We need more directors willing to take risks with films like Get Out.
"Alps" is a film peculiar beyond all understanding, based on a premise that begs belief. It takes itself with agonizing seriousness, and although it has the form of a parable, I am at a loss to guess its meaning. Yet I was drawn hypnotically into the weirdness.
Imagine a small group of therapists who call themselves "The Alps." They have been named by their leader, who explains that the title has no meaning. They hire themselves to people who have just lost loved ones. They impersonate those dead people as a way of bringing comfort to the bereaved. They don't necessarily look like the dead ones or sound like them, but they stand in for them a few hours a week, performing memorized dialogue that has presumably been supplied by the survivors.
Preposterous, will you agree? And yet their clients hire them and go along with the therapy. Not a single person in the film points out the absurdity of its premise. We don't get to know the clients very well, but we watch the Alps members as they train in an empty gymnasium. In particular, we follow a gymnast (Ariane Labed) and her trainer (Johnny Vekris), as they work on a routine involving her dancing with a long ribbon fluttering at the end of a baton.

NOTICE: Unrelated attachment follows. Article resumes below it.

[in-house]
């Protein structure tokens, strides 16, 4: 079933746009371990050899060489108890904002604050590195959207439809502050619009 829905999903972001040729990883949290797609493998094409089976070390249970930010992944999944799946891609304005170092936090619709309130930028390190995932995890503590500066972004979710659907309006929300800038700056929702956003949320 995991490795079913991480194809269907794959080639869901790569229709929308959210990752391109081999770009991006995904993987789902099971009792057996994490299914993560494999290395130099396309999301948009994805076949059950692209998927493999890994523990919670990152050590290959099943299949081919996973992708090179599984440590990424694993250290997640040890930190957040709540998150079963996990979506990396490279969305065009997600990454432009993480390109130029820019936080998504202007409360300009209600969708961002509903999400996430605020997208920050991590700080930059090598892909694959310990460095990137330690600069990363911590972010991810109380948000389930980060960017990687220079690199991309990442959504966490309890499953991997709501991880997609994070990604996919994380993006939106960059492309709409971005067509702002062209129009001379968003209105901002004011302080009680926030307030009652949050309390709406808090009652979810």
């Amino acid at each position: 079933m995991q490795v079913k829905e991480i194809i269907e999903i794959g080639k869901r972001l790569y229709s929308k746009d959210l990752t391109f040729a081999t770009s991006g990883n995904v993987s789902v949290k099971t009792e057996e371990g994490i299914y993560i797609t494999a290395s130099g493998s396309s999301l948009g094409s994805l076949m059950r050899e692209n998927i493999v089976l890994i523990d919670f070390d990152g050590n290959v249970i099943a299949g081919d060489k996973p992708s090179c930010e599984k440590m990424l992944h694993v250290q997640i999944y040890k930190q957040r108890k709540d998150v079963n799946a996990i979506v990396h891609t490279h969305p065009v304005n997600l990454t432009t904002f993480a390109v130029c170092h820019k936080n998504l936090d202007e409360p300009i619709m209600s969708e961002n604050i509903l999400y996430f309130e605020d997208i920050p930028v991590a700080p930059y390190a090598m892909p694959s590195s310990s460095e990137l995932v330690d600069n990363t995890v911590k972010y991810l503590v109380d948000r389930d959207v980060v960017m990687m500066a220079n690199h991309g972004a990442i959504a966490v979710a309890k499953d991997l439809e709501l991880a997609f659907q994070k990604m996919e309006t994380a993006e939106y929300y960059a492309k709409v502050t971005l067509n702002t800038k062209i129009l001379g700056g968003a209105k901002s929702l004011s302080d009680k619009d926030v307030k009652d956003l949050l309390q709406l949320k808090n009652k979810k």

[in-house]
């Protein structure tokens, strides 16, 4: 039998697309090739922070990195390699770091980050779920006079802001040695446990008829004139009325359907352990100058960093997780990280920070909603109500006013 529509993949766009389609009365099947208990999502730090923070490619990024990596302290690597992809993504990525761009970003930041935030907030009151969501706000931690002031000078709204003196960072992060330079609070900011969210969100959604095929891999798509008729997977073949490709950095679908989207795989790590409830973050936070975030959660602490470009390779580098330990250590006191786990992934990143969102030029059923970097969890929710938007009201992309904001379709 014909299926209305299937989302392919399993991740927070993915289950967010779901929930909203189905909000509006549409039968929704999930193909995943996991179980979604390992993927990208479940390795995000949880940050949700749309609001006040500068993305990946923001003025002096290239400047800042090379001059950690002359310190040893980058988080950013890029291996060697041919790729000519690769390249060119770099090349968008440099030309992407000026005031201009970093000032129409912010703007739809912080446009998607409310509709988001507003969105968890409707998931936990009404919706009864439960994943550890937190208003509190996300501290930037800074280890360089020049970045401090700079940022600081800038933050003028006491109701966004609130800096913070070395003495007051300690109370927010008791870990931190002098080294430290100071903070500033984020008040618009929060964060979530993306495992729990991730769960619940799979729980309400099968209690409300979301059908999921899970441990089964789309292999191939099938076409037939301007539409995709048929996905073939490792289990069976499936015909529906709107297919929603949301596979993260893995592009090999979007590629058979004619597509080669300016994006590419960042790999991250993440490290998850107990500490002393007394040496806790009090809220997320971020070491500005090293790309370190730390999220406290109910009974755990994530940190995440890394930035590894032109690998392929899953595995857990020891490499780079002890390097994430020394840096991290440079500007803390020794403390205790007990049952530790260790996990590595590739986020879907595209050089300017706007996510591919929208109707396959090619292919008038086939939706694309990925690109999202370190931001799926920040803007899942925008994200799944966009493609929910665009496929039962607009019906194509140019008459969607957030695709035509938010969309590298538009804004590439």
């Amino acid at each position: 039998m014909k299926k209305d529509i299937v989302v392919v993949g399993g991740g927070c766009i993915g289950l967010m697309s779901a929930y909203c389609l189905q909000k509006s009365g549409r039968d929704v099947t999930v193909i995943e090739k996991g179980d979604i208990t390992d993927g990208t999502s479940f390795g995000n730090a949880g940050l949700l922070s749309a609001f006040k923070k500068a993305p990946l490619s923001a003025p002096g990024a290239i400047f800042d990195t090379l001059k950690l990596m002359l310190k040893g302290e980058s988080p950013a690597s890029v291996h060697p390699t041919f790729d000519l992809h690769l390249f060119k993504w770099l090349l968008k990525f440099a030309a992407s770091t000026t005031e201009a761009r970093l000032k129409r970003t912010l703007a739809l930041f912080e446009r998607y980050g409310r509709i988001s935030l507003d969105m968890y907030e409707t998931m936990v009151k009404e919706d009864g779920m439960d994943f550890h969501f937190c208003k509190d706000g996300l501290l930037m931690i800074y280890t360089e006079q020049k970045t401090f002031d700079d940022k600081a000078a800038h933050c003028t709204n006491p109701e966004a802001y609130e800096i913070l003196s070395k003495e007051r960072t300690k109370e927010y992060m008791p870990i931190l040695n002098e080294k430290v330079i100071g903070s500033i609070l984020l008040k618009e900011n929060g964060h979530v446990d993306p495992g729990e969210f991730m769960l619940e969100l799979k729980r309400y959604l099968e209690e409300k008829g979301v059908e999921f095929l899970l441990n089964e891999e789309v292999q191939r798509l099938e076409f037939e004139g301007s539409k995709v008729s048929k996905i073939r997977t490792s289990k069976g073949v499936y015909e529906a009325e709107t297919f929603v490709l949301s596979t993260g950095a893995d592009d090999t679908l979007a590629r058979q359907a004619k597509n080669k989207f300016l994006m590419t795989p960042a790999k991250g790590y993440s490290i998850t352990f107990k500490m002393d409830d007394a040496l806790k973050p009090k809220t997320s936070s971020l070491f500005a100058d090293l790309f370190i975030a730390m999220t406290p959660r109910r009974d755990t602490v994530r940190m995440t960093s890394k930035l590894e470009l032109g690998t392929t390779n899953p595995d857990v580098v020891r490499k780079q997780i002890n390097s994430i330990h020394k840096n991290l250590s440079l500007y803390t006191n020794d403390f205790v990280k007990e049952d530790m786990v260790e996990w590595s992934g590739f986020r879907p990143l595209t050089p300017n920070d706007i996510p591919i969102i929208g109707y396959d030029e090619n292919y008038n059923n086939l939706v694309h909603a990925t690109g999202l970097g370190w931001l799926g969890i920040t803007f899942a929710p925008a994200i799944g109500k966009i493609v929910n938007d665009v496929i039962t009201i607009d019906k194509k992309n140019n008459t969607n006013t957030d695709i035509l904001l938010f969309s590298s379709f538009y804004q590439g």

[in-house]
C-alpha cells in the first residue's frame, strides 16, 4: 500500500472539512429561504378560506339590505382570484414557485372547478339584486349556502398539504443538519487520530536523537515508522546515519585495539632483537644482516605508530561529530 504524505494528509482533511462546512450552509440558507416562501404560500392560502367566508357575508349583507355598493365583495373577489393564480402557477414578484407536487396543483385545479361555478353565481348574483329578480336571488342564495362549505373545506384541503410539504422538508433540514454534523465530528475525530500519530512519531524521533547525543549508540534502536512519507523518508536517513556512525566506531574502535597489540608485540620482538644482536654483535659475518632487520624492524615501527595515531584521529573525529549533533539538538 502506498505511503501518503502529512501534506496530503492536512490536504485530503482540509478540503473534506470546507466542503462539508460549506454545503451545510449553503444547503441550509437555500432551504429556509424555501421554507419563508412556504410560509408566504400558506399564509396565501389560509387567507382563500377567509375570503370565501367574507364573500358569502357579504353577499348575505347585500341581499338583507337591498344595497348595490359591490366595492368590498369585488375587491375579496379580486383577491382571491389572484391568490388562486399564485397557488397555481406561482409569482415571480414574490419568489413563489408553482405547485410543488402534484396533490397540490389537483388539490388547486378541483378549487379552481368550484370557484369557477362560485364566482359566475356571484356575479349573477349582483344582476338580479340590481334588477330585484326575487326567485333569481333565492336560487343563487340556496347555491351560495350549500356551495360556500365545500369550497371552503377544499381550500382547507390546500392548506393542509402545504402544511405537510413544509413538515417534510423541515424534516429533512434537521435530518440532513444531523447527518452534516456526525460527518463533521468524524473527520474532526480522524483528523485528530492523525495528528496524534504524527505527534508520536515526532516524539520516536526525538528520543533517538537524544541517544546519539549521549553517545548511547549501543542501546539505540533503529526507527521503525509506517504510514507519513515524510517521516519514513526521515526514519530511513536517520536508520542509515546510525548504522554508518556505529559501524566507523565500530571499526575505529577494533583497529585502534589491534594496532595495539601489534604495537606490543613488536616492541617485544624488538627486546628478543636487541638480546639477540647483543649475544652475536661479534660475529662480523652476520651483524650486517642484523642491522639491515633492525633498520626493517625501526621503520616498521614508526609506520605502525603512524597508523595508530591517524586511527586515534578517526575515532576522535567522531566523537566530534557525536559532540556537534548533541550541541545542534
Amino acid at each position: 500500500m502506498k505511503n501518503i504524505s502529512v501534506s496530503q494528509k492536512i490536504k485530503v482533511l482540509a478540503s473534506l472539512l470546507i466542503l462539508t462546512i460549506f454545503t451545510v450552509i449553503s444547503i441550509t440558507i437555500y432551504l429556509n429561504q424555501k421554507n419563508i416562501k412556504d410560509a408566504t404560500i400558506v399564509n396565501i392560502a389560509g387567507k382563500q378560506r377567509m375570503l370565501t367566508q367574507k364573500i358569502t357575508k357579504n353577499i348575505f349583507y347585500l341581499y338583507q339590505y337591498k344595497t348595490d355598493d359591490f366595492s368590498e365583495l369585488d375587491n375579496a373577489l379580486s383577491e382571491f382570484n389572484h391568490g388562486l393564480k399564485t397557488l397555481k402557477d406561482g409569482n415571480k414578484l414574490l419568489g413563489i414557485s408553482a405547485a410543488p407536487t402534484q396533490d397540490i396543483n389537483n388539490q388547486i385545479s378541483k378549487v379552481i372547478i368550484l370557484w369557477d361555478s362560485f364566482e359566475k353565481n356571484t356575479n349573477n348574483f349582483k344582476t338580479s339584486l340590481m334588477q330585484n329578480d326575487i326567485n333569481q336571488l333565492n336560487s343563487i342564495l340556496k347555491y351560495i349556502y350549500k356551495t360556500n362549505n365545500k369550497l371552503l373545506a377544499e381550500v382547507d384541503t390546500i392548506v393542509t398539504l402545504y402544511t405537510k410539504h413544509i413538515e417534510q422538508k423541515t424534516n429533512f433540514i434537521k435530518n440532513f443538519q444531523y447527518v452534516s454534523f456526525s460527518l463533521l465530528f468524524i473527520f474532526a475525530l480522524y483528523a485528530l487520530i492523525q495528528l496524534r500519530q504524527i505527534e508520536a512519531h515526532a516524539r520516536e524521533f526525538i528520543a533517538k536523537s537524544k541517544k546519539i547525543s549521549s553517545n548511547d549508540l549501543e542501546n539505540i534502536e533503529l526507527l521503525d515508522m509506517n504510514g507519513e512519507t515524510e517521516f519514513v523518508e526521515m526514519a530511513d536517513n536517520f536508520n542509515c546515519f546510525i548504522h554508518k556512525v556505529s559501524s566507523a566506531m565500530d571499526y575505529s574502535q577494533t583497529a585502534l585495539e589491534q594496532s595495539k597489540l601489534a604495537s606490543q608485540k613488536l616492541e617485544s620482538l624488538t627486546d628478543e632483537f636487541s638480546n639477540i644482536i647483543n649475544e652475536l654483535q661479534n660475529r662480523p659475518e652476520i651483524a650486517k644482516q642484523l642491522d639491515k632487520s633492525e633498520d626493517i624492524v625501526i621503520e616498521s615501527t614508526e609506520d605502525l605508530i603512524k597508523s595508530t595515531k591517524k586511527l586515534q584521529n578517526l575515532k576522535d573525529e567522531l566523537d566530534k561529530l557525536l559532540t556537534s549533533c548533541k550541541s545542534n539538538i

She does this (very well) to classical music, but when she asks to change to pop music, he tells her he will bash in her face if she questions his authority. We find it is no idle threat. This brutal relationship has no apparent connection with the grief therapy of the Alps, which otherwise consists largely of memorizing dialogue.